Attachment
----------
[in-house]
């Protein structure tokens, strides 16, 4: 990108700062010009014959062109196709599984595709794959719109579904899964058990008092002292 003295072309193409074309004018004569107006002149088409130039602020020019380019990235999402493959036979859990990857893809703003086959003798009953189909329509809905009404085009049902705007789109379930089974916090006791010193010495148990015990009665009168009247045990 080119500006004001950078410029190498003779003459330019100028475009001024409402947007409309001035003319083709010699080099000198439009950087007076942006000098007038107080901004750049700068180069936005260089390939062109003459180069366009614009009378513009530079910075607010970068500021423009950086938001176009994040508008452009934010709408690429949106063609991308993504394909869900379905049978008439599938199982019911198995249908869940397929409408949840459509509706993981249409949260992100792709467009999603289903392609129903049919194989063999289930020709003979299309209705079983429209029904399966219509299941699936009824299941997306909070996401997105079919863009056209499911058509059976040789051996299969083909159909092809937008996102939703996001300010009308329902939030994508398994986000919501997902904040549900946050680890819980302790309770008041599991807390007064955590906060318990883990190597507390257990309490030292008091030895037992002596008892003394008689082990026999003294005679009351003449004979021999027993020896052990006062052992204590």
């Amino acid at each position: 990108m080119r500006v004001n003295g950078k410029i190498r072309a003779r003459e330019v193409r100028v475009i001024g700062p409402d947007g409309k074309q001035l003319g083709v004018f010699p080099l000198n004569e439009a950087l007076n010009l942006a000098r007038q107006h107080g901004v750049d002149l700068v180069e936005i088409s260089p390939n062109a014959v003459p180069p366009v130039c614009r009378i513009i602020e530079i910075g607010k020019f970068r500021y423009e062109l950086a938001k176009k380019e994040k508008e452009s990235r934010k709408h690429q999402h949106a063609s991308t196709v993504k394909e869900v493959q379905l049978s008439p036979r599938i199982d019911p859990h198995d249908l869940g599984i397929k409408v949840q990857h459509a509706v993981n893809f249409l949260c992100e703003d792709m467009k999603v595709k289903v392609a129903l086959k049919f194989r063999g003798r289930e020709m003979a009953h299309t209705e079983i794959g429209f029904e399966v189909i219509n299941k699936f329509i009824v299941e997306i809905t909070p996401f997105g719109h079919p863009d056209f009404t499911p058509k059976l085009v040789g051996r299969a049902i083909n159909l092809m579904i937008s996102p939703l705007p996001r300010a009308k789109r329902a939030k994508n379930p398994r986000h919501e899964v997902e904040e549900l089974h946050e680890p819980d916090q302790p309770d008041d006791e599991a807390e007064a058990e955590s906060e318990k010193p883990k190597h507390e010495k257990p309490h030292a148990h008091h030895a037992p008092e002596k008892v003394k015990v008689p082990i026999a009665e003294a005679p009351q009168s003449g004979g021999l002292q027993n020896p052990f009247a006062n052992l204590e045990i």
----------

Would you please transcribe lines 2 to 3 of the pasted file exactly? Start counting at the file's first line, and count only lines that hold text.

């Protein structure tokens, strides 16, 4: 990108700062010009014959062109196709599984595709794959719109579904899964058990008092002292 003295072309193409074309004018004569107006002149088409130039602020020019380019990235999402493959036979859990990857893809703003086959003798009953189909329509809905009404085009049902705007789109379930089974916090006791010193010495148990015990009665009168009247045990 080119500006004001950078410029190498003779003459330019100028475009001024409402947007409309001035003319083709010699080099000198439009950087007076942006000098007038107080901004750049700068180069936005260089390939062109003459180069366009614009009378513009530079910075607010970068500021423009950086938001176009994040508008452009934010709408690429949106063609991308993504394909869900379905049978008439599938199982019911198995249908869940397929409408949840459509509706993981249409949260992100792709467009999603289903392609129903049919194989063999289930020709003979299309209705079983429209029904399966219509299941699936009824299941997306909070996401997105079919863009056209499911058509059976040789051996299969083909159909092809937008996102939703996001300010009308329902939030994508398994986000919501997902904040549900946050680890819980302790309770008041599991807390007064955590906060318990883990190597507390257990309490030292008091030895037992002596008892003394008689082990026999003294005679009351003449004979021999027993020896052990006062052992204590």
């Amino acid at each position: 990108m080119r500006v004001n003295g950078k410029i190498r072309a003779r003459e330019v193409r100028v475009i001024g700062p409402d947007g409309k074309q001035l003319g083709v004018f010699p080099l000198n004569e439009a950087l007076n010009l942006a000098r007038q107006h107080g901004v750049d002149l700068v180069e936005i088409s260089p390939n062109a014959v003459p180069p366009v130039c614009r009378i513009i602020e530079i910075g607010k020019f970068r500021y423009e062109l950086a938001k176009k380019e994040k508008e452009s990235r934010k709408h690429q999402h949106a063609s991308t196709v993504k394909e869900v493959q379905l049978s008439p036979r599938i199982d019911p859990h198995d249908l869940g599984i397929k409408v949840q990857h459509a509706v993981n893809f249409l949260c992100e703003d792709m467009k999603v595709k289903v392609a129903l086959k049919f194989r063999g003798r289930e020709m003979a009953h299309t209705e079983i794959g429209f029904e399966v189909i219509n299941k699936f329509i009824v299941e997306i809905t909070p996401f997105g719109h079919p863009d056209f009404t499911p058509k059976l085009v040789g051996r299969a049902i083909n159909l092809m579904i937008s996102p939703l705007p996001r300010a009308k789109r329902a939030k994508n379930p398994r986000h919501e899964v997902e904040e549900l089974h946050e680890p819980d916090q302790p309770d008041d006791e599991a807390e007064a058990e955590s906060e318990k010193p883990k190597h507390e010495k257990p309490h030292a148990h008091h030895a037992p008092e002596k008892v003394k015990v008689p082990i026999a009665e003294a005679p009351q009168s003449g004979g021999l002292q027993n020896p052990f009247a006062n052992l204590e045990i």